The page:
It is vital not to overlook the fact that many students who bully others do so as a coping mechanism for their own trauma and stressful situations that are not being addressed. It may be that the student has experienced a significant bereavement or there could be abuse in their home life. Try to compassionately understand a student who is bullying in order to find the source of the problem as we know that they are often experiencing adverse mental health issues. Responding with negativity and punishment may not be a strategy that meets the complex needs of all students; instead, take the opportunity to begin conversations that will help them find more positive ways to cope. It is progressive to avoid the villainisation of those who bully and we strongly advise studying the insights contained within our research reports (in particular The Annual Bullying Survey 2016) in order to proactively help all young people.
Of those who reported bullying a significant number experienced bullying online. It is essential that schools and colleges take cyberbullying seriously and treat it on the same level as other bullying issues and recognise that the amplified impact of being subjected to bullying in both offline and online environments can be profound. Teachers should proactively monitor the potential signs of cyberbullying as they can be less obvious than verbal or physical bullying in the classroom.
Education is key in arming all students with the knowledge of how to stay safe online and how to report offensive content; PSHE lessons and workshops are effective spaces for this but we would strongly recommend teaching Media Information Literacy / Digital Citizenship so that students have the resources and resilience to cope if they are affected and feel able to reach out for support if they need it.
Please do get in touch or check the website for our resources which are updated to reflect the changing nature of social media and online trends. For further reading, visit the Cyberbullying Hub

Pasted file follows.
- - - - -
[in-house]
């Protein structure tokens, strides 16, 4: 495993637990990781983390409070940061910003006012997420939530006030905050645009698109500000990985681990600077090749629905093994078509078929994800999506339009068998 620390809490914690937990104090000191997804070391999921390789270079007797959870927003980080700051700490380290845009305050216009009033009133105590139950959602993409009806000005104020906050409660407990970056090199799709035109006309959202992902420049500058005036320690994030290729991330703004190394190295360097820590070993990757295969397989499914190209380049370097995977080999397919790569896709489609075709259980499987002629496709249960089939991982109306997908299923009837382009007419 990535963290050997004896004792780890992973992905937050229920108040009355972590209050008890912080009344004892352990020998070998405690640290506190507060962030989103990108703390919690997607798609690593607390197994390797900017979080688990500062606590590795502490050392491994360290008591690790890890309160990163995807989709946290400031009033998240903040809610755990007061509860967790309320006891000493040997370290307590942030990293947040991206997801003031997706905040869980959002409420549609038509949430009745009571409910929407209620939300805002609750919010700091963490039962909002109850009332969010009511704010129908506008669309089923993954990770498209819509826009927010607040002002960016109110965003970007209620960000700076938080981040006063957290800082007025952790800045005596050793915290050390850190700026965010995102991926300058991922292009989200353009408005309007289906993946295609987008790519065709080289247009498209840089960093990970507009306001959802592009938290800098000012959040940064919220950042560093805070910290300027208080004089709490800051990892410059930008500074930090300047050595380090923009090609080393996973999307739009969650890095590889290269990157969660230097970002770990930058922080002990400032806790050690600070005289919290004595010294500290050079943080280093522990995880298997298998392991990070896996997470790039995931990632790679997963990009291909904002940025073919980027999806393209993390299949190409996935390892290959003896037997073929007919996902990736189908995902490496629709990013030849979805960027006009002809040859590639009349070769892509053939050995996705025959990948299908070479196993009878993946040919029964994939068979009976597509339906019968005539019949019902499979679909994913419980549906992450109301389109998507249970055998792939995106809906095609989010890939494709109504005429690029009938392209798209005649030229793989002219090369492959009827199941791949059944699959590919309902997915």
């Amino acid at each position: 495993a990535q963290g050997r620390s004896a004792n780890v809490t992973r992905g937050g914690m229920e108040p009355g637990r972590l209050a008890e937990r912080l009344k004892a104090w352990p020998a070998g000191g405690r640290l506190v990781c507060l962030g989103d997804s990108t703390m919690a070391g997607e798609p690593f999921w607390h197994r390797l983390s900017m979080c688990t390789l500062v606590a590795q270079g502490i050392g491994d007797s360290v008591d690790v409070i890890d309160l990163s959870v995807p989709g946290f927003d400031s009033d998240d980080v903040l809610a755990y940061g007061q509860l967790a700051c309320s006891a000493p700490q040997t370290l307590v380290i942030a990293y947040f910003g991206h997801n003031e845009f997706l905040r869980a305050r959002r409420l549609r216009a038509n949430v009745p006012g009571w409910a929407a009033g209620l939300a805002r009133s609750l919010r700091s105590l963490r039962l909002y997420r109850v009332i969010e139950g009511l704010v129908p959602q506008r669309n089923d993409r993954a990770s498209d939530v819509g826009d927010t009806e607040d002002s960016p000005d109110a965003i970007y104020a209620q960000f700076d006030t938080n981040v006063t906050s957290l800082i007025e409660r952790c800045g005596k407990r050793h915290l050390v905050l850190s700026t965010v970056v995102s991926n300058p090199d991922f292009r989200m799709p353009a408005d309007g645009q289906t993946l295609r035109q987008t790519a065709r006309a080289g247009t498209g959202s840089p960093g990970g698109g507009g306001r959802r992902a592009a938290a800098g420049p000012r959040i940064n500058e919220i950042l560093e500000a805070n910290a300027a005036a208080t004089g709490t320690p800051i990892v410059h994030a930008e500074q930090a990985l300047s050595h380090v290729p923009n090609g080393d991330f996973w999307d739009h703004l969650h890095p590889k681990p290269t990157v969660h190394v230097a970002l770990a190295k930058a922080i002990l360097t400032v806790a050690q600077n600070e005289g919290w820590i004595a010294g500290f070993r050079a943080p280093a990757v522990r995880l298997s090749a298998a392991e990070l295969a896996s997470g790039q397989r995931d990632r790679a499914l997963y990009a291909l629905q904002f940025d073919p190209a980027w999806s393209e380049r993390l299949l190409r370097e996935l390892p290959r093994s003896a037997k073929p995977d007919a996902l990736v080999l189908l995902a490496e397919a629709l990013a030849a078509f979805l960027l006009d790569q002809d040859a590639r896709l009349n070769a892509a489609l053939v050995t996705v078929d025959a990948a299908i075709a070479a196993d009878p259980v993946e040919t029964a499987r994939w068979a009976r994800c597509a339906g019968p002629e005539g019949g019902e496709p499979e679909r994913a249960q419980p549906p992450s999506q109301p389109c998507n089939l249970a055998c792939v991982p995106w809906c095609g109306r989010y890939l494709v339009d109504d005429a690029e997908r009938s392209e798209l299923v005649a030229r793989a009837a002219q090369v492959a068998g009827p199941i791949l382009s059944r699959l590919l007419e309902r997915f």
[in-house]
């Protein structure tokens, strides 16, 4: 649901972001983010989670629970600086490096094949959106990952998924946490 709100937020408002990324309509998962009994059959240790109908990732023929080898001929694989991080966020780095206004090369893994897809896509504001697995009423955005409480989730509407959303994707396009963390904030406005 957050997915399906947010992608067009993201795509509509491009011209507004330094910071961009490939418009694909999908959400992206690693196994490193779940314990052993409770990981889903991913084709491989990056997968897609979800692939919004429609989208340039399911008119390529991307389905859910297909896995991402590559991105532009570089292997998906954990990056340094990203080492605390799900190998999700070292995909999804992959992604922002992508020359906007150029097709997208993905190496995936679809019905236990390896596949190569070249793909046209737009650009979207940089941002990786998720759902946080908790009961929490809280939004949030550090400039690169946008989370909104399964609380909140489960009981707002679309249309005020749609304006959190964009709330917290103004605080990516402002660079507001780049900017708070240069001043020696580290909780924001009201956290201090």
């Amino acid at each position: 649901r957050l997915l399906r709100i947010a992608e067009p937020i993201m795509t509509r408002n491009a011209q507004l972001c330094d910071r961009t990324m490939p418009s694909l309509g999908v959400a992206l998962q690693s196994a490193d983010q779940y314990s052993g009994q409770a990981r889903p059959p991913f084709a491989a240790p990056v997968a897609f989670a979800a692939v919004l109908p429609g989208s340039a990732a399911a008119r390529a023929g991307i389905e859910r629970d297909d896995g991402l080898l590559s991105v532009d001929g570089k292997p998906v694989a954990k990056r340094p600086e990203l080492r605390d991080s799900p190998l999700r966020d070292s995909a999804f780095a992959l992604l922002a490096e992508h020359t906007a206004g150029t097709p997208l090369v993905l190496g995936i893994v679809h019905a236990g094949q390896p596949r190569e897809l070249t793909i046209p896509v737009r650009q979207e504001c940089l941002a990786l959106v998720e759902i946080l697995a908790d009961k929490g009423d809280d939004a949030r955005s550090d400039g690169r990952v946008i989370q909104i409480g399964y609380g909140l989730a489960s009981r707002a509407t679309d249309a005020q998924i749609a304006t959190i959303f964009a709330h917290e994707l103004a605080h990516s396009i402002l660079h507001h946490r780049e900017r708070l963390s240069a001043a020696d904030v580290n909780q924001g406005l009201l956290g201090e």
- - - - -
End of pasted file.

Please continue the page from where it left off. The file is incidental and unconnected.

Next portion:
Mediation and Restorative Justice Techniques
Although zero tolerance policies may be appropriate at times, we strongly suggest that schools and colleges utilise mediation and restorative justice techniques wherever possible. Mediation can be highly effective in rebuilding friendships where bullying has occurred as a result of a fall-out between friends or peer groups. It encourages understanding and creates empathy for the person being bullied and can prevent those involved from engaging in bullying behaviour again.
Other restorative justice techniques such as conflict resolution can be effective in enabling the person bullying to reflect on their behaviour and challenge their views and actions. It can further be a useful space for them to open up about any issues they may be facing.
Reporting to Teachers and Family
Teachers and families were equally the first and most turned-to source of support for students. With over half left feeling dissatisfied with the response from teachers this is an area that needs addressing. It is essential that faculty are regularly trained in bullying protocol and are approachable, proactive and fully aware of your anti-bullying procedures and how best to support students.
Furthermore, that all approaches are school-wide and include lunch staff and caretakers who may often see behaviours that can be missed in class settings. With a far higher satisfaction rate when reporting bullying to family, it is vital to keep an open dialogue of consultations between teachers and parents/guardians so parents feel able to express or raise any concerns and work together with schools and colleges to solve any issues. This collaborative approach should begin to reduce the numbers of students skipping school and being negatively affected by issues such as depression due to bullying.